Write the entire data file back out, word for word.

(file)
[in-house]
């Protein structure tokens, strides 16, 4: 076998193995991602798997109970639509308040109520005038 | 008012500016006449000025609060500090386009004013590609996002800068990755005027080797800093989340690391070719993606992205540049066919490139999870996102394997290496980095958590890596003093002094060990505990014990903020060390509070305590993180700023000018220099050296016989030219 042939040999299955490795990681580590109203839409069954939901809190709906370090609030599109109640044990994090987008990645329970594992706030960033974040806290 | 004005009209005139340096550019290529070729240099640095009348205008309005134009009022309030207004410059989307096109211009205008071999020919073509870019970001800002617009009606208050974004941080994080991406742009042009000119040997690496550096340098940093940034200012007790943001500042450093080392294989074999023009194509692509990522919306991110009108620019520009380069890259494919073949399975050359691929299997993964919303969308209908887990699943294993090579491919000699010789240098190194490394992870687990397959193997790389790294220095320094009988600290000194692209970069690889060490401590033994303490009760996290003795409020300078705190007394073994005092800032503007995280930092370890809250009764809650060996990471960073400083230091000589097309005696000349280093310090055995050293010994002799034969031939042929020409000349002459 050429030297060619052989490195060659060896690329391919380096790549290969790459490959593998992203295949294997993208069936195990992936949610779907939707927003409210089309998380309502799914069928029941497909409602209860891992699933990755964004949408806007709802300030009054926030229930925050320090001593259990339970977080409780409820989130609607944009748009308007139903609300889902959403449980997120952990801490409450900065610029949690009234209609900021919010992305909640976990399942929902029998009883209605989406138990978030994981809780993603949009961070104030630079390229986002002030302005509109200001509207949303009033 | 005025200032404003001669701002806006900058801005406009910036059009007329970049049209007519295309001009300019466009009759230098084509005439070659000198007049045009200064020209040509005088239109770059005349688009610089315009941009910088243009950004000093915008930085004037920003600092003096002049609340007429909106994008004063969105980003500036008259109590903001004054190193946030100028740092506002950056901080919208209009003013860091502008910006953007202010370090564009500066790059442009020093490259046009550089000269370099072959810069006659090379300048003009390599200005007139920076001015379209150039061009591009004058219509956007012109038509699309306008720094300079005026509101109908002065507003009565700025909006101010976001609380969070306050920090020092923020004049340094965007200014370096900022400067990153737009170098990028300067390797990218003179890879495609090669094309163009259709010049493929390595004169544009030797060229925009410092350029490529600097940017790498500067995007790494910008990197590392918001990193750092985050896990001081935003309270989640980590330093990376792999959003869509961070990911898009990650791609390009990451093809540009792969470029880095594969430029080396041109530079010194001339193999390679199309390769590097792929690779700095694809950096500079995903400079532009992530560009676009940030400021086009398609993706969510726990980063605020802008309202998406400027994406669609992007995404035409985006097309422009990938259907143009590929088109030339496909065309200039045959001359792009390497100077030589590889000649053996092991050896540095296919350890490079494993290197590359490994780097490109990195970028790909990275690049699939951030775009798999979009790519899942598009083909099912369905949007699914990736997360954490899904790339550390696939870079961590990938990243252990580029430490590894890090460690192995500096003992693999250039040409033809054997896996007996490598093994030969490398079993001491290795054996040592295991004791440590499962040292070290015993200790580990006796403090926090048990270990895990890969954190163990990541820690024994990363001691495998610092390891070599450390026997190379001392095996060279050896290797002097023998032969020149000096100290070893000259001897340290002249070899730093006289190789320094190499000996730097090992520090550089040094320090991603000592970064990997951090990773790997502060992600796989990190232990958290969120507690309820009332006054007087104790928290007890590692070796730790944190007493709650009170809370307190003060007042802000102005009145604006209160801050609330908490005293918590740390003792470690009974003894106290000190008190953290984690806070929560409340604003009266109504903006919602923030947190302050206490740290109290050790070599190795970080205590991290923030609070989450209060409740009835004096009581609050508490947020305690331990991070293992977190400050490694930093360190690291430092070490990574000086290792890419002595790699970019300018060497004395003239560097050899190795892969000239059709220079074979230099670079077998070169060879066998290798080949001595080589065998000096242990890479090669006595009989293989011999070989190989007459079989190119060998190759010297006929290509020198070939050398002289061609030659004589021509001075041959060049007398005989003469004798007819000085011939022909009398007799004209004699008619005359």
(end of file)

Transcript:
[in-house]
């Protein structure tokens, strides 16, 4: 076998193995991602798997109970639509308040109520005038 | 008012500016006449000025609060500090386009004013590609996002800068990755005027080797800093989340690391070719993606992205540049066919490139999870996102394997290496980095958590890596003093002094060990505990014990903020060390509070305590993180700023000018220099050296016989030219 042939040999299955490795990681580590109203839409069954939901809190709906370090609030599109109640044990994090987008990645329970594992706030960033974040806290 | 004005009209005139340096550019290529070729240099640095009348205008309005134009009022309030207004410059989307096109211009205008071999020919073509870019970001800002617009009606208050974004941080994080991406742009042009000119040997690496550096340098940093940034200012007790943001500042450093080392294989074999023009194509692509990522919306991110009108620019520009380069890259494919073949399975050359691929299997993964919303969308209908887990699943294993090579491919000699010789240098190194490394992870687990397959193997790389790294220095320094009988600290000194692209970069690889060490401590033994303490009760996290003795409020300078705190007394073994005092800032503007995280930092370890809250009764809650060996990471960073400083230091000589097309005696000349280093310090055995050293010994002799034969031939042929020409000349002459 050429030297060619052989490195060659060896690329391919380096790549290969790459490959593998992203295949294997993208069936195990992936949610779907939707927003409210089309998380309502799914069928029941497909409602209860891992699933990755964004949408806007709802300030009054926030229930925050320090001593259990339970977080409780409820989130609607944009748009308007139903609300889902959403449980997120952990801490409450900065610029949690009234209609900021919010992305909640976990399942929902029998009883209605989406138990978030994981809780993603949009961070104030630079390229986002002030302005509109200001509207949303009033 | 005025200032404003001669701002806006900058801005406009910036059009007329970049049209007519295309001009300019466009009759230098084509005439070659000198007049045009200064020209040509005088239109770059005349688009610089315009941009910088243009950004000093915008930085004037920003600092003096002049609340007429909106994008004063969105980003500036008259109590903001004054190193946030100028740092506002950056901080919208209009003013860091502008910006953007202010370090564009500066790059442009020093490259046009550089000269370099072959810069006659090379300048003009390599200005007139920076001015379209150039061009591009004058219509956007012109038509699309306008720094300079005026509101109908002065507003009565700025909006101010976001609380969070306050920090020092923020004049340094965007200014370096900022400067990153737009170098990028300067390797990218003179890879495609090669094309163009259709010049493929390595004169544009030797060229925009410092350029490529600097940017790498500067995007790494910008990197590392918001990193750092985050896990001081935003309270989640980590330093990376792999959003869509961070990911898009990650791609390009990451093809540009792969470029880095594969430029080396041109530079010194001339193999390679199309390769590097792929690779700095694809950096500079995903400079532009992530560009676009940030400021086009398609993706969510726990980063605020802008309202998406400027994406669609992007995404035409985006097309422009990938259907143009590929088109030339496909065309200039045959001359792009390497100077030589590889000649053996092991050896540095296919350890490079494993290197590359490994780097490109990195970028790909990275690049699939951030775009798999979009790519899942598009083909099912369905949007699914990736997360954490899904790339550390696939870079961590990938990243252990580029430490590894890090460690192995500096003992693999250039040409033809054997896996007996490598093994030969490398079993001491290795054996040592295991004791440590499962040292070290015993200790580990006796403090926090048990270990895990890969954190163990990541820690024994990363001691495998610092390891070599450390026997190379001392095996060279050896290797002097023998032969020149000096100290070893000259001897340290002249070899730093006289190789320094190499000996730097090992520090550089040094320090991603000592970064990997951090990773790997502060992600796989990190232990958290969120507690309820009332006054007087104790928290007890590692070796730790944190007493709650009170809370307190003060007042802000102005009145604006209160801050609330908490005293918590740390003792470690009974003894106290000190008190953290984690806070929560409340604003009266109504903006919602923030947190302050206490740290109290050790070599190795970080205590991290923030609070989450209060409740009835004096009581609050508490947020305690331990991070293992977190400050490694930093360190690291430092070490990574000086290792890419002595790699970019300018060497004395003239560097050899190795892969000239059709220079074979230099670079077998070169060879066998290798080949001595080589065998000096242990890479090669006595009989293989011999070989190989007459079989190119060998190759010297006929290509020198070939050398002289061609030659004589021509001075041959060049007398005989003469004798007819000085011939022909009398007799004209004699008619005359």